The Society has an interesting collection of relics and artefacts largely pertaining to Australian explorers
Some of the Society's relics can be seen in the Library while others are held in storage. Shown below are just a few of the items. Click here to download a full list of the Society’s relics and artefacts.
A 19th century walnut and elm Captain’s spoon-back open armchair grained to simulate rosewood, turned legs, rails and stretchers, brass castors to feet, pierced scroll arm posts and two vase-shape vertical splats, black hide cover to seat.
A 19th century Australian cedar colonial bookcase, the upper portion with moulded cornice, four glazed doors enclosing shelves, surmounted by carved C scrolls, flower and foliage ornaments, lower portion with moulded fronts to the drawers and semi-shield shape applied panels to the doors.
Flag used in an expedition led by L. A. Wells, of Adelaide, which left for the Fitzroy River in June, 1896, from Cue, W.A. The expedition was equipped by A. F. Calvert and sent out under the auspices of the Society. C. F. Wells and G. L. Jones perished and the expedition flag was used to cover their coffins.
A chromo-Iitho illuminated certificate emblematic of the continents after a painting by Thos. Riley, produced for the Colonial and Indian Exhibition, London, 1886. It was presented (with a Commemorative Medal) to the ‘Geographical Society of Australasia’ and therefore was probably acquired in the first season of the Society, 1885-86.
A 19th century Australian cedar colonial dining table with oblong extending top with slightly D-shape ends, including seven leaves, five turned and fluted legs (one of which is to centre), with brass castors to feet, c. 1860, 473 cm over-all length. A set of nine mid-Victorian mahogany dining chairs, each with oval back surmounted by carved scroll and foliage ornament, turned front legs with carved acanthus decorated knees, hide covers to seat and back, c. 1865. The chairs were refurbished in 1985, the table was refurbished in 2002.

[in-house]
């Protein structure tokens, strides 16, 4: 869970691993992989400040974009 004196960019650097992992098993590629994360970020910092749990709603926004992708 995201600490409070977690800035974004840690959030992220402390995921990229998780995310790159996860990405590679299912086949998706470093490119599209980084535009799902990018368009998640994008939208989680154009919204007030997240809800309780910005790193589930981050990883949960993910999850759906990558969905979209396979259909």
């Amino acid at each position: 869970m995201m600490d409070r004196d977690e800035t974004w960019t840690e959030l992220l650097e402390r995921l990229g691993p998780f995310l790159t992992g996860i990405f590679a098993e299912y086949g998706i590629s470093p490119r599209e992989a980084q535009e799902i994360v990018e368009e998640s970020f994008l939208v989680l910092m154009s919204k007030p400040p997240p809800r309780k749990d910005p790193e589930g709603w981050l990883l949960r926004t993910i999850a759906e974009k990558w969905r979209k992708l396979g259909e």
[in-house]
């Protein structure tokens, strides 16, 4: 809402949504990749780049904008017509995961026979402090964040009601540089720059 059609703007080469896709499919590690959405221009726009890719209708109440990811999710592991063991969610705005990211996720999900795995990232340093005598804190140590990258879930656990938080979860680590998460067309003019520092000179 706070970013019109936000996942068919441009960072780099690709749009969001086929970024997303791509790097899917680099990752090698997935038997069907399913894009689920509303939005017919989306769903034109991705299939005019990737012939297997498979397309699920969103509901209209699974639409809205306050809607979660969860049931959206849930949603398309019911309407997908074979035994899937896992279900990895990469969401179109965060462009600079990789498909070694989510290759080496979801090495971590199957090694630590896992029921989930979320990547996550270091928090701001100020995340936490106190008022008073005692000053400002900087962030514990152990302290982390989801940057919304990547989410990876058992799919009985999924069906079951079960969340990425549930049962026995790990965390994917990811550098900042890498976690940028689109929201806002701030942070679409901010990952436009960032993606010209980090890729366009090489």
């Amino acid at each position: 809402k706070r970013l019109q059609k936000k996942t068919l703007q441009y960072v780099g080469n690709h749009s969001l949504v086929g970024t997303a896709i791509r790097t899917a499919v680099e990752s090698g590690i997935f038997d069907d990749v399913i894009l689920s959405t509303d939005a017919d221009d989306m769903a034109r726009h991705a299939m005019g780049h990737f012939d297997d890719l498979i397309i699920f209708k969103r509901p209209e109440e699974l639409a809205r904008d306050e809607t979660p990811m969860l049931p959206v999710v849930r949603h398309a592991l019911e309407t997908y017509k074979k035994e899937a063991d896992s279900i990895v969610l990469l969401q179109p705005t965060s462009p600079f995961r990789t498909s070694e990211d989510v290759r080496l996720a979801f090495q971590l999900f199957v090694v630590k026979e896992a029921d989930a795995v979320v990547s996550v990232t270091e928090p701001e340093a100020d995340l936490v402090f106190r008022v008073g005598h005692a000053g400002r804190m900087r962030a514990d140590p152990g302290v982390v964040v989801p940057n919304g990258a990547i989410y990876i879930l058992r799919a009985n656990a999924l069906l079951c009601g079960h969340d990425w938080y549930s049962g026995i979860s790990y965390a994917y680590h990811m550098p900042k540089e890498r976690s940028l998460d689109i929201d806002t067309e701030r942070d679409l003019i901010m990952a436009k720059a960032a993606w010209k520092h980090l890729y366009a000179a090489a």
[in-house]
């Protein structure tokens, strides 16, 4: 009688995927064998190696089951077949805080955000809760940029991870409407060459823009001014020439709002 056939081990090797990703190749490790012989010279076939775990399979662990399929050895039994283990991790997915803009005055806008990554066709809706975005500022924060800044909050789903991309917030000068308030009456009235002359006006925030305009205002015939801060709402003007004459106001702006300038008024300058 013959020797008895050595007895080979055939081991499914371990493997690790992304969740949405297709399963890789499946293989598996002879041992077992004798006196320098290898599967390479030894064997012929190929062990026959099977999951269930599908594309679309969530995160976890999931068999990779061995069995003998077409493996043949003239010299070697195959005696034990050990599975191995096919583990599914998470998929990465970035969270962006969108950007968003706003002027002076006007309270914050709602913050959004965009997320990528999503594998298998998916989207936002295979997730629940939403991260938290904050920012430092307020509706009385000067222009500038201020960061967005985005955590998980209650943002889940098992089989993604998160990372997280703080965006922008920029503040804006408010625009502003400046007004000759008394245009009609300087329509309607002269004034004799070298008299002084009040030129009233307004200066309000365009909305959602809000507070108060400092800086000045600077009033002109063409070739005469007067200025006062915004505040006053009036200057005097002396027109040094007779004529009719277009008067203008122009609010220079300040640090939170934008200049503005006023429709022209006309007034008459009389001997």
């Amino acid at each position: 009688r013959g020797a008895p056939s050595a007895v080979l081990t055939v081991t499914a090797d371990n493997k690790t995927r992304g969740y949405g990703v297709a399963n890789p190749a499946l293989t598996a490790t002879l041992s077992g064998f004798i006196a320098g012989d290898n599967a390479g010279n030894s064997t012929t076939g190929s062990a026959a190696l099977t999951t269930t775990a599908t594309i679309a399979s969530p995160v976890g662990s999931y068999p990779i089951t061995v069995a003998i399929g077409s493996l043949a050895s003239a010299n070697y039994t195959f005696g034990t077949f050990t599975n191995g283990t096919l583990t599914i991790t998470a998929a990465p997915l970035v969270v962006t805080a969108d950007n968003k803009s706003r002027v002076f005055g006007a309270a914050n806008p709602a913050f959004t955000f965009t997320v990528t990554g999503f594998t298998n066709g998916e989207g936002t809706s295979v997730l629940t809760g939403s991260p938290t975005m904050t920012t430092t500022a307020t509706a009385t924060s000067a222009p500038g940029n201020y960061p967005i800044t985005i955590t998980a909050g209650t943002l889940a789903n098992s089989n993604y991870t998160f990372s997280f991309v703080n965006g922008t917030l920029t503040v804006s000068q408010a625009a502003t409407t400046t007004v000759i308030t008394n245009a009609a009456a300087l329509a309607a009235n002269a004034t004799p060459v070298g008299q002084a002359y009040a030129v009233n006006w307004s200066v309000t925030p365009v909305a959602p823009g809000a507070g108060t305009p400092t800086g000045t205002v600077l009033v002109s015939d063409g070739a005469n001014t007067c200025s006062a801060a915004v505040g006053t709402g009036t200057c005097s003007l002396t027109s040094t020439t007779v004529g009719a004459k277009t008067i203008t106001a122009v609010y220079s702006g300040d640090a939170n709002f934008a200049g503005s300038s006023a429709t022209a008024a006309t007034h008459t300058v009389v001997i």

This despatch bag was used during the construction of the Overland Telegraph, and belonged to Hon. J. Lewis, CMG, who ran the ‘express’ service between the construction camps on the northern and southern portions of the line.
Descriptions of individual items are included in the case.
On a part of the boat which Sturt carried on his Northern Expedition, leaving Adelaide in August, 1844, is the following description: “Portion of boat taken by Captain Charles Sturt into the interior of Australia. He arrived at Depot Glen on 27 January, 1845, and left on 17 July – after enduring great hardship from want of water. The boat was left in the waterhole and was found in a tree 40 feet from the ground.”
To commemorate the death of eight of his men at Port Lincoln, Flinders inscribed a copper plaque. As he described it: “I therefore caused an inscription to be engraven upon a sheet of copper and set up on a stout post at the head of the cove, which I named Memory Cove . . .”‘
Plan of a company to be established for the purpose of founding a colony in Southern Australia, purchasing land therein, and preparing the land so purchased for the reception of immigrants, by G. J. Graham with Ridway and Sons, London, as publishers, 1831. This is one of the earliest publications relating to the proposed colony of South Australia. The half title is inscribed by W. Gouger.
Thomas Gill, of Glen Osmond, was Under Treasurer of S.A. from 1894 to 1920 and Treasurer of the Society for many years. The Society published this manuscript as a supplement to Vol. 13 of the Proceedings. It is regarded as important source material on early currency, the Gold Escort Route, and the Bullion Act.
The map was made in the Surveyor-General’s Department and presented to the Society in 1923. It shows, in different colours, the routes of all the recognised explorers, the extent of the agricultural sub-division, the pastoral leases, the artesian basins, the chief water holes and the position of ‘Goyder’s Line’. Details have been added by hand to the standard Lands Department sheets.